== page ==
I couldn’t deal with my needs, but they needed me, so I got up and got them through their bedtime routine.

I ended up eating a granola bar (which hurt my tongue) two pieces of dried mango, and the tea that my husband brought to me. It wasn’t nearly enough. Not nearly. But it was close to 10pm, and was too late for me to eat – besides, I still couldn’t think of food.

For me, it isn’t true that I “will eat when (I’m) hungry enough.” The truth is, the hungrier I am, the harder it is for me to eat. Even foods that usually work for me are rejected (in my thoughts as well as my mouth, throat, and stomach) when I am too hungry. Foods that are often okay for me frequently cause a very bad reaction if I eat them in those moments.

So I went to bed feeling hungry and weak. I woke up the next morning (having only made it through the night by medicating myself) feeling hungry, nauseous, and weak. In fact, though I did eat that day, it still took me until after I had eaten supper and dessert – a full 24 hours after the issue began – before my body was regulated and felt okay again.

It is really hard on both me and those who live with me when normal things that they do has such a bad effect on me – and what am I supposed to do with that?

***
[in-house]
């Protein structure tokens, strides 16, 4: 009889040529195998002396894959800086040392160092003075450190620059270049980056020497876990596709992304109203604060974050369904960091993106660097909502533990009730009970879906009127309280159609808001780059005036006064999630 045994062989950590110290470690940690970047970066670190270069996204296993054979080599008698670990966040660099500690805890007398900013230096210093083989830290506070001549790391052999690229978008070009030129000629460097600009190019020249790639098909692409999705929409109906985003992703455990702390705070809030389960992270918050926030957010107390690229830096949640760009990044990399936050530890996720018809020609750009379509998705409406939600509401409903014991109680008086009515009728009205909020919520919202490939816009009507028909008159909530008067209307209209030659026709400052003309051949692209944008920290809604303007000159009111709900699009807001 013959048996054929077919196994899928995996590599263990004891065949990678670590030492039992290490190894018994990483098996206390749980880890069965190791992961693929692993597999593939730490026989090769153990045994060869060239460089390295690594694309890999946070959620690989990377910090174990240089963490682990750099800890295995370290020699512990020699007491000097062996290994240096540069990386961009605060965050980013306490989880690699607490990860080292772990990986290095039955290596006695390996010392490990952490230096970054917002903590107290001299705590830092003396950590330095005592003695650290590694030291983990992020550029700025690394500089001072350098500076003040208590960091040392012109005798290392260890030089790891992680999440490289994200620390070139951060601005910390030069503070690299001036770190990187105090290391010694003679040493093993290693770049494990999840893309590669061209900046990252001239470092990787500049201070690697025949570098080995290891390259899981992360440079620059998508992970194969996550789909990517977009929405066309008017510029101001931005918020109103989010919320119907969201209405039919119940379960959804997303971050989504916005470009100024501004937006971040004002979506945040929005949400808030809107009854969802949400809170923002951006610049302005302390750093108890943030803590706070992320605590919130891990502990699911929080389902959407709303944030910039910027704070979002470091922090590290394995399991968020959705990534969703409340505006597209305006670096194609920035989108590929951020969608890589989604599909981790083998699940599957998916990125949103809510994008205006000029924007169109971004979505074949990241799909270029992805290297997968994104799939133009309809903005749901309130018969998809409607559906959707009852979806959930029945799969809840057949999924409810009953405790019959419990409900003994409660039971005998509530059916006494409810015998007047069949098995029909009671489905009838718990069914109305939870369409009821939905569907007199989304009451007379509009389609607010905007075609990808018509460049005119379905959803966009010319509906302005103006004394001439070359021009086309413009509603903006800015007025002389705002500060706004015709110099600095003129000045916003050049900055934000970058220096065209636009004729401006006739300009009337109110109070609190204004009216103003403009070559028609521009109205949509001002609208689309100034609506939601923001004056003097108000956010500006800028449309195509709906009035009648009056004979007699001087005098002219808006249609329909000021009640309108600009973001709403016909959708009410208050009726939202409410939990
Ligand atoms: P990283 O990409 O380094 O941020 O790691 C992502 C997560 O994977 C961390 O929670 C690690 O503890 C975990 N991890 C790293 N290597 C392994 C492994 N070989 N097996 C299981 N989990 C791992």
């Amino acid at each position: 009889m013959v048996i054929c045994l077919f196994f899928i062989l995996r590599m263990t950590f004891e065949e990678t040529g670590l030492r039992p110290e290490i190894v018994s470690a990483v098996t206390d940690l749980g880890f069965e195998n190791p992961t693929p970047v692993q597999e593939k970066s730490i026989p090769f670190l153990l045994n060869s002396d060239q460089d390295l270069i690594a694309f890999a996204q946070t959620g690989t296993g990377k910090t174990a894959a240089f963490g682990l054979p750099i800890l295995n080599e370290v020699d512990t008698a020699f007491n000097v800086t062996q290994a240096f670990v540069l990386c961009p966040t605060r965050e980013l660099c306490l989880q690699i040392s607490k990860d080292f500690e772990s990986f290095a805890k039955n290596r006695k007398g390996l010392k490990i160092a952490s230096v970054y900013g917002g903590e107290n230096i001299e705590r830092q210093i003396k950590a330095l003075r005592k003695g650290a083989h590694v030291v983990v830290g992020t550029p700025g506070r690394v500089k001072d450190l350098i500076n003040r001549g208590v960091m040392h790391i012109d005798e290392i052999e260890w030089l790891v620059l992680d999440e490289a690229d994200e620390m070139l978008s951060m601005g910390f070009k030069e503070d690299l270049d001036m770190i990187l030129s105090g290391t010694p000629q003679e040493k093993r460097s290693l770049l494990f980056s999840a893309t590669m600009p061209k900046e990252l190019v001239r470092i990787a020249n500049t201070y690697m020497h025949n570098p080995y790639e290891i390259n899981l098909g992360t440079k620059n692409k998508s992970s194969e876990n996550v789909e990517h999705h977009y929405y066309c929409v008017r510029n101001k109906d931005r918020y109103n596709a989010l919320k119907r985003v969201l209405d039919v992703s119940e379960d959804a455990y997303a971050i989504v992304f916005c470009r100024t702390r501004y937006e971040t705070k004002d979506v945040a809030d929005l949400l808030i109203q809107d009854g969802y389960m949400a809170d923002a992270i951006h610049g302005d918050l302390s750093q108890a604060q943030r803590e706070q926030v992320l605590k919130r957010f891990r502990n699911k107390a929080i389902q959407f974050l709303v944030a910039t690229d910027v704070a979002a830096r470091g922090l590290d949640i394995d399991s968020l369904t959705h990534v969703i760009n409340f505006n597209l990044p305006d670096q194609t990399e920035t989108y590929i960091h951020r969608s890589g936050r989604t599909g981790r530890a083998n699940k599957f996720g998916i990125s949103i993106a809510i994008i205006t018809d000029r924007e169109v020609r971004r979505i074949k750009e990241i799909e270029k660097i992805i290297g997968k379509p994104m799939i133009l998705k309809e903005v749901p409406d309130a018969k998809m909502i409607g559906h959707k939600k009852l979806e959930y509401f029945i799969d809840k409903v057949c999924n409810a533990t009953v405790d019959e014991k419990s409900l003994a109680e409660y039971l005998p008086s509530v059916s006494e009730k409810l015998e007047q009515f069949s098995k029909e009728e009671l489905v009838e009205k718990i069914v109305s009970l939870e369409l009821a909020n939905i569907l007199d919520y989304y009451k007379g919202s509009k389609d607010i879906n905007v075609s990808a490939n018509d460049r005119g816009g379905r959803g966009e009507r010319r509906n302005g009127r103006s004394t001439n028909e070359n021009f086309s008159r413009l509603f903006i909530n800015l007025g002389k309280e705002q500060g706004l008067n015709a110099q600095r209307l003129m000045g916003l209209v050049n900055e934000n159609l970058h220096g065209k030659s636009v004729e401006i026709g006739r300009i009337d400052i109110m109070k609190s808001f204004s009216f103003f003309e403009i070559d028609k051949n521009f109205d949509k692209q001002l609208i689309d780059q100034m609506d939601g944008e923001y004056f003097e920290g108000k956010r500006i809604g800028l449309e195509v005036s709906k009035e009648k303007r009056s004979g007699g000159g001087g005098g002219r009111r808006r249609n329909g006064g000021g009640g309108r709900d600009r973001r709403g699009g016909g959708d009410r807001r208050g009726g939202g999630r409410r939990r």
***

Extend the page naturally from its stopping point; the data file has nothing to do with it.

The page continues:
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Autism: Give Me An Out

I woke up with such a bad headache (this has been happening a lot lately) that I didn’t think I should go to church, but it dulled as the morning went on – and really, I would rather go than not, even when I don’t feel like it.

When we get to church, we often say “hello” to a few people, get our sermon notes, and go to our seats. While my husband might stop to visit, that part of the church at that time very quickly puts me in sensory overload.

  • The fan running above me.
  • The doors opening and closing.
  • People all around me.
  • Open spaces.
  • Lots of voices.
  • Children running around.
  • Sights, smells, sounds… it is all just too much.

And when I have to stand in there – which is true of any such space (I hate being in warehouse stores for these reasons even more) – I quickly start going into meltdown mode.

Mostly my husband recognizes this and gives me an ‘out.’ He might stay, but I am able to comfortably excuse myself and go.